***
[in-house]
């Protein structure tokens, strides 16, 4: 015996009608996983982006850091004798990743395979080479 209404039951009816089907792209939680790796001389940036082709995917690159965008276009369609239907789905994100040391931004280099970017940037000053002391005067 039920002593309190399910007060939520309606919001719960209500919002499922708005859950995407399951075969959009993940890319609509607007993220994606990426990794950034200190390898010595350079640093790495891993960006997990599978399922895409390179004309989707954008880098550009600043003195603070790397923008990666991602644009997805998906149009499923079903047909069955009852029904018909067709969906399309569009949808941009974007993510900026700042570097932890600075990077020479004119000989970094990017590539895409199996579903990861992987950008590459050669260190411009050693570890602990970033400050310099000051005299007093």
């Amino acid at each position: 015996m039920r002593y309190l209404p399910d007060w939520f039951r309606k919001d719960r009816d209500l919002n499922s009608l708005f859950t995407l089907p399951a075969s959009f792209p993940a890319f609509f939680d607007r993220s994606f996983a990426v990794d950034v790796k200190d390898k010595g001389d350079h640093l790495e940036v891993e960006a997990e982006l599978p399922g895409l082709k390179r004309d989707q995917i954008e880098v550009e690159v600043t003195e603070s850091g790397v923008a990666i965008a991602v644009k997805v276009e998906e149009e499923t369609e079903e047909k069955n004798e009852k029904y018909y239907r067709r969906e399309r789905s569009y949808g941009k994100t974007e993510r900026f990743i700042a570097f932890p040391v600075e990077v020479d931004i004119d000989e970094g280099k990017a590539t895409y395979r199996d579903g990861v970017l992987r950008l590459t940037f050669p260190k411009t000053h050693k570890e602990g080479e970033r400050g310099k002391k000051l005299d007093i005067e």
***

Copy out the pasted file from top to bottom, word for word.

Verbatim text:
[in-house]
């Protein structure tokens, strides 16, 4: 015996009608996983982006850091004798990743395979080479 209404039951009816089907792209939680790796001389940036082709995917690159965008276009369609239907789905994100040391931004280099970017940037000053002391005067 039920002593309190399910007060939520309606919001719960209500919002499922708005859950995407399951075969959009993940890319609509607007993220994606990426990794950034200190390898010595350079640093790495891993960006997990599978399922895409390179004309989707954008880098550009600043003195603070790397923008990666991602644009997805998906149009499923079903047909069955009852029904018909067709969906399309569009949808941009974007993510900026700042570097932890600075990077020479004119000989970094990017590539895409199996579903990861992987950008590459050669260190411009050693570890602990970033400050310099000051005299007093």
């Amino acid at each position: 015996m039920r002593y309190l209404p399910d007060w939520f039951r309606k919001d719960r009816d209500l919002n499922s009608l708005f859950t995407l089907p399951a075969s959009f792209p993940a890319f609509f939680d607007r993220s994606f996983a990426v990794d950034v790796k200190d390898k010595g001389d350079h640093l790495e940036v891993e960006a997990e982006l599978p399922g895409l082709k390179r004309d989707q995917i954008e880098v550009e690159v600043t003195e603070s850091g790397v923008a990666i965008a991602v644009k997805v276009e998906e149009e499923t369609e079903e047909k069955n004798e009852k029904y018909y239907r067709r969906e399309r789905s569009y949808g941009k994100t974007e993510r900026f990743i700042a570097f932890p040391v600075e990077v020479d931004i004119d000989e970094g280099k990017a590539t895409y395979r199996d579903g990861v970017l992987r950008l590459t940037f050669p260190k411009t000053h050693k570890e602990g080479e970033r400050g310099k002391k000051l005299d007093i005067e």